Scotland Battered Yesterday as Another Monster Low Takes Aim

No Gravatar

It’s setting up to look very interesting early next week across parts of the U. K. and Ireland — again. Wednesday and Thursday of this week, Scotland took a huge slam from a North Atlantic low pressure system. Winds in some of the most exposed areas topped 100 mph with a peak wind recorded of 165 mph at the summit of Cairgorms (home to five of the six highest peaks in Scotland). If you missed the news clips, here’s one that’s pretty thorough. Not only wind, but rain and snow, too. In fact, the rain was quite heavy across many areas of the U.K., while northern Scotland was experiencing blizzard conditions.

Marine observations from 6 PM last night indicate the strong pressure gradient surrounding the 954mb low center moving into the North Sea. Click for full size. Image: Ocean Weather

By the way, North Atlantic lows are frequent through this region, but that doesn’t mean the Scots like it. Not only did yesterday’s storm shut down many businesses and government offices, disrupt rail service and cause widespread wind-driven flooding, but these were the highest recorded winds in this area since 1986.

The GFS model indicates a 948mb central low pressure west of Scotland early Tuesday morning. Click for full size. Image: NOAA

Which makes the prog charts look all the more daunting this morning, as it appears another low — equally strong, or perhaps stronger— is taking shape in the North Atlantic. The proverbial “one, two punch.” However, there are key differences between yesterday’s low and the one on the near horizon.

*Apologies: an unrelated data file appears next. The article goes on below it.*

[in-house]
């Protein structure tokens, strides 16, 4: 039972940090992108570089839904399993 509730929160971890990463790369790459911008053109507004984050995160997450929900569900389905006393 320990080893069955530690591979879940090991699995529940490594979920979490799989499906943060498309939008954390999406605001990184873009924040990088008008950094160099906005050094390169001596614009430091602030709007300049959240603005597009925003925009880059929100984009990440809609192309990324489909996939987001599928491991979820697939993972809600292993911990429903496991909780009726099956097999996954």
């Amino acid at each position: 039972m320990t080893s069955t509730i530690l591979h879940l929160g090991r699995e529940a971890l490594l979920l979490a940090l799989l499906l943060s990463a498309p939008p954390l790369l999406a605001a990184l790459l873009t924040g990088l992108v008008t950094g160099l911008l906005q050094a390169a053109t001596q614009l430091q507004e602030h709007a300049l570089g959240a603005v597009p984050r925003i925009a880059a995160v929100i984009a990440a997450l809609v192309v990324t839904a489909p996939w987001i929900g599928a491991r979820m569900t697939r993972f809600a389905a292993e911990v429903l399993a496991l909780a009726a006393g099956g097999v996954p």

First key difference: structure. There are strong lows and then there are strong lows. Two low pressure centers, even with the same central pressure, can be structured in a way to spread the pressure difference over a tight and confined area, or spread out across a broad and varying area. Second key difference: location. A massive low pressure area moving past Scotland just off the coast will have a much greater effect on the northern U.K. than one passing midway between Scotland and Iceland. Though early yet, it looks like both key differences will play a factor early next week. As of now, the coming low looks poised to move well off the Scottish coast and it also looks to be more “spread out.” Time will tell.

Our USAF friends at the 21st OWS in Germany prepared this forecast for early Tuesday morning. Strong winds and heavy rain should be expected across many parts of the U.K. and Ireland. The center of the low is an indicated 947mbs. By Tuesday night the low is expected to weaken and move north. Click for full size. Image: USAF 21st OWS

The doesn’t mean it will be a nice day for a picnic come Monday — even for the hearty salts of Scotland’s coastal villages. Sustained winds of 40-50 mph with higher gusts will make anybody take notice. Combine the heightening effect of terrain and another significant situation is taking shape, no doubt. The good news, however, is that this next system should not have quite the same effect as yesterday’s. Unfortunately, only slight changes to today’s forecast could change this situation dramatically.

Officially, the winds were too strong for this Scottish turbine causing the generator to explode. Others speculate wind-driven debris caused the explosion. Image:


  • Digg
  • Facebook
  • Twitter
  • email
  • LinkedIn
  • Reddit
  • Google Bookmarks
Leave a comment


Leave a Reply

You must be logged in to post a comment.